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Mixing fun with function—collage technique à la Hekla

They like to sit down in a bright and comfortable working space free of distractions, and slip into a creative focus with a cup of coffee. Besides digital solutions, the Warsaw-based design studio focuses on hand-drawn shapes and patterns, and the unconventional collage technique. We asked the creative duo of Hekla Studio, designers Monika Proniewska and Paulina Ufnal.

Monika and Paulina first met at the Academy of Fine Arts in Warsaw, and first they organized exhibitions and designed self-published books with a bunch of friends. Later, Paulina started working in a riso print studio, while Monika started working as a social media specialist at the National Museum in Warsaw. Finally, in 2016, they founded a studio together called Hekla, which after two years, brought them so many commissions that they decided to continue their careers as full-time designers.

The studio’s name didn’t come out of nowhere, either: as can be seen in their logo, the name Hekla was inspired by one of the most active volcanos of Iceland. “We see our design process in an expressive way: first we experiment, then we reimagine it in a well-formed project. Choosing an Icelandic volcano to name our studio was a natural choice for us, as we like unexpected geological formations and strange plants. As designers, we are constantly fascinated by abstract forms and analogous textures inspired by nature,” says Paulina.

“Our style is based on playful patterns and images, vibrant colors and delicate tonal transitions. We try to mix fun with function. In our graphic design projects, we play a lot with collages but we also keep an eye on well-designed typography layout,” Monika noted. They added that they have always been keen on studying various archives, collecting postcards and old books. “We create abstract textures ourselves, so it came naturally for us to combine pictures we found with our own material,” they pointed out.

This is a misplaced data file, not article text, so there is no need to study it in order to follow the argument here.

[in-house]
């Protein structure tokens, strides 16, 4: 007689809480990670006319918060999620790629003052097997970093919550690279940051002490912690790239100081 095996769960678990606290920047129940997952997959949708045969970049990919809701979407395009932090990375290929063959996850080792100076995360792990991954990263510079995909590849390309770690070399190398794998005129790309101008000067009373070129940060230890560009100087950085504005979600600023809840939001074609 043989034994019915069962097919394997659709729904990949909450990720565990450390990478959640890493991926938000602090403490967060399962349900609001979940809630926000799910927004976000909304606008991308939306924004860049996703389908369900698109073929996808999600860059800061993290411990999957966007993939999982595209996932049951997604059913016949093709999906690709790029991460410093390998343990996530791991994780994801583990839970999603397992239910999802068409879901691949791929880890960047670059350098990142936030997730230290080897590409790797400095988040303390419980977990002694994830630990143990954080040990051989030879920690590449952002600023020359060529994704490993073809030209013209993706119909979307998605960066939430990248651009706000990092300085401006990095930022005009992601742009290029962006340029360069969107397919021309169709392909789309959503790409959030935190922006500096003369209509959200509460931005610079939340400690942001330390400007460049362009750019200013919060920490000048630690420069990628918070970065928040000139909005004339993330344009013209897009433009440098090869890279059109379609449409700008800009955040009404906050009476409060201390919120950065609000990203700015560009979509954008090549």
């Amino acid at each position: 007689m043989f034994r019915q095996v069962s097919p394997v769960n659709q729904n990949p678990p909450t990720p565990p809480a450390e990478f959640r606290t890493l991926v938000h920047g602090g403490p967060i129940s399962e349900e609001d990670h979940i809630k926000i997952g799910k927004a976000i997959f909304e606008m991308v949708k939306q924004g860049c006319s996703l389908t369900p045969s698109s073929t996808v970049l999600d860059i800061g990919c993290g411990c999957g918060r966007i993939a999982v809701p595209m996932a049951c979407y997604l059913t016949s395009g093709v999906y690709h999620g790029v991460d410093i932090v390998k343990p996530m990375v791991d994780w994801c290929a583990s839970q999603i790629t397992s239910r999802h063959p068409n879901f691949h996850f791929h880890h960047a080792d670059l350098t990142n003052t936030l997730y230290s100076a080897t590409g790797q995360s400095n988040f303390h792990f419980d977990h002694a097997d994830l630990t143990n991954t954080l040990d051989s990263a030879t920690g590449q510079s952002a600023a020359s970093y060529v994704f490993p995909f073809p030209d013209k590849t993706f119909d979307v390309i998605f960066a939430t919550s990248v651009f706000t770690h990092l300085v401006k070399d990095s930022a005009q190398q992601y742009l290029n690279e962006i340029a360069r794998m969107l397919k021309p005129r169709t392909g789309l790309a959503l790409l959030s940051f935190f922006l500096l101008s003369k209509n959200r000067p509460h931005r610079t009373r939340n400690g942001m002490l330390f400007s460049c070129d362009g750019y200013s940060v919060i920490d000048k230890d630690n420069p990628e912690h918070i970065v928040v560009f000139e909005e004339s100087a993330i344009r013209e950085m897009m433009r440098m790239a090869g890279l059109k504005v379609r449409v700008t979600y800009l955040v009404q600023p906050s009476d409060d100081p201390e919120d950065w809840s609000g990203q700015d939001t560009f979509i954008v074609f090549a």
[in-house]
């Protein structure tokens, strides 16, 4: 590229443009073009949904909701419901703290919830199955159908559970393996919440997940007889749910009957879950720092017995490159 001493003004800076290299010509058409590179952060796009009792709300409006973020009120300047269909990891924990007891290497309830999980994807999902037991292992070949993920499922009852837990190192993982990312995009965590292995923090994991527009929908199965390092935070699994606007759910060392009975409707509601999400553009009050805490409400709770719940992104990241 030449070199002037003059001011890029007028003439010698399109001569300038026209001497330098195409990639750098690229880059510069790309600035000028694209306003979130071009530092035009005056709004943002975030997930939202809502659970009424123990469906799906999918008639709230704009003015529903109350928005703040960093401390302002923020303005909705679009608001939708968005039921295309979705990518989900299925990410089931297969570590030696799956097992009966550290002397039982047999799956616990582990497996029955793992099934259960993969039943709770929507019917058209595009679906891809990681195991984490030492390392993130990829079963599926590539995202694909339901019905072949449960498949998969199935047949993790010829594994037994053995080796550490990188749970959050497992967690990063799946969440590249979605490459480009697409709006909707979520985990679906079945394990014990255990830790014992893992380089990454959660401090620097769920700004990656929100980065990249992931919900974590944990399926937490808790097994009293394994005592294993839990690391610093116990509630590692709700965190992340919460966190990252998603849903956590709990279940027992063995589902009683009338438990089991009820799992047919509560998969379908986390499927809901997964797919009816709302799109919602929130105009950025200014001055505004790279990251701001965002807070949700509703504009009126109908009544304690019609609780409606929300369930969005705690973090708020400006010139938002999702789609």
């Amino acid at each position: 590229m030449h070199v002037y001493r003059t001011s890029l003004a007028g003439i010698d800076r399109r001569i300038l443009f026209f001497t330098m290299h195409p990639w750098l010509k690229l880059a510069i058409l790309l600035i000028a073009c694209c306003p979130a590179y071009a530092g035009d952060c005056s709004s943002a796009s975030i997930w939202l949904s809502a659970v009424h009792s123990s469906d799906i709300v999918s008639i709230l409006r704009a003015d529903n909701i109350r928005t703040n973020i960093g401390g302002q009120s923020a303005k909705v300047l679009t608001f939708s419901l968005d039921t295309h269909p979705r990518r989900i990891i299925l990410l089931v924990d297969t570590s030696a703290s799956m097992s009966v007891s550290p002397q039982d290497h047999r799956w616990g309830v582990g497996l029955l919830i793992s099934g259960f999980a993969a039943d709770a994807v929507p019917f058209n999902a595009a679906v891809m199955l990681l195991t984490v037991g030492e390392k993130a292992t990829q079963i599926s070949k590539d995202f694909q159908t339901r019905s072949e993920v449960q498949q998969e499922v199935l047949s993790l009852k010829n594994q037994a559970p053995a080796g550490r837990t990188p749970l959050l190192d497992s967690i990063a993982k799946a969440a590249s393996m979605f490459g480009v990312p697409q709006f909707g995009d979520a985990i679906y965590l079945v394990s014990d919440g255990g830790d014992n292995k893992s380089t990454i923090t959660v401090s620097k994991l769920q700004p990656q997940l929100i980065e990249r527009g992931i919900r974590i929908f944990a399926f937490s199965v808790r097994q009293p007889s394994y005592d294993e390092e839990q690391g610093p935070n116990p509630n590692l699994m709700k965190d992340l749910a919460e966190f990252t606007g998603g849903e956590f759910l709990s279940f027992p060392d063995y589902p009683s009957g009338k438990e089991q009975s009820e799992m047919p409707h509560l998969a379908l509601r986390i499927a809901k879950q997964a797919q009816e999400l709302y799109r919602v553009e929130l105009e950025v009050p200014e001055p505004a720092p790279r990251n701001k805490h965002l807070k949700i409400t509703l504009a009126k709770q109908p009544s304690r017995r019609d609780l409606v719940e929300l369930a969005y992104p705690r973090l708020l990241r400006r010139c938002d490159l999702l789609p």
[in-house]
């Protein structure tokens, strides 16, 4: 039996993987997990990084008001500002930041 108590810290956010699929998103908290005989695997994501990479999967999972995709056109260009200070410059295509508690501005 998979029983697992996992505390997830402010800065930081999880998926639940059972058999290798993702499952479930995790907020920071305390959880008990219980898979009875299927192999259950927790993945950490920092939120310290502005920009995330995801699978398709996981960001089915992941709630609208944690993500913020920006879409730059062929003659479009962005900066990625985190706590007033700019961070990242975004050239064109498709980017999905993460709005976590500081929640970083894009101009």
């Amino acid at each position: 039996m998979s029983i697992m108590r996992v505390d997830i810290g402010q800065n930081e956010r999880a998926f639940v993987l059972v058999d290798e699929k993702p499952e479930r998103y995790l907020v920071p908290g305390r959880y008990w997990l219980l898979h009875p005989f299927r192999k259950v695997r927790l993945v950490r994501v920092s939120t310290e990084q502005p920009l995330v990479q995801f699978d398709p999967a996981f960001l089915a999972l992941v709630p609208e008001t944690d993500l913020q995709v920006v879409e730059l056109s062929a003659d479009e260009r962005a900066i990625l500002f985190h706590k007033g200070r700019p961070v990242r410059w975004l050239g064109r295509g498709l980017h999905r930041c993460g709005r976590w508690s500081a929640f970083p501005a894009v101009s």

They usually work with cultural institutions such as museums and galleries, as “the cultural sector is open for experiments and a non-corporate approach to design.” One of their favorite projects is a poster designed for the festival of the Museum of Modern Art in Warsaw, where Hekla Studio’s trademark abstract compositions and nature-inspired textures can be observed. In addition, the portfolio of Paulina and Monika also features various publications and scripts, such as a book presenting Polish women photographers from the 1920s, inspired by vintage photo albums. Besides their graphic commissions, they also make room for illustration. “Another collaboration that we love was a series of illustrations for ‘Kukbuk’ culinary magazine. For over a year, we’ve been illustrating texts written by a biologist specializing in food philosophy. We could associate our work with interesting topics, such as the growth of yeast, the scent of a forest or the organisms that live in the glacier. We grasped these with analog collage, textures, patterns as well as the play of abstract forms.”

As a design studio, the girls from Hekla organize different workshops, too, where visitors can try their hand at the collage technique, bookbinding or even designing vinyl covers. In addition to her work at Hekla Studio, Monika also runs printing technique courses, focusing on lino and woodblock printmaking, and Paulina is also running a music publishing company with her husband. As for future plans, they would like to keep the current focus of their studio but are also exploring web design and animation.

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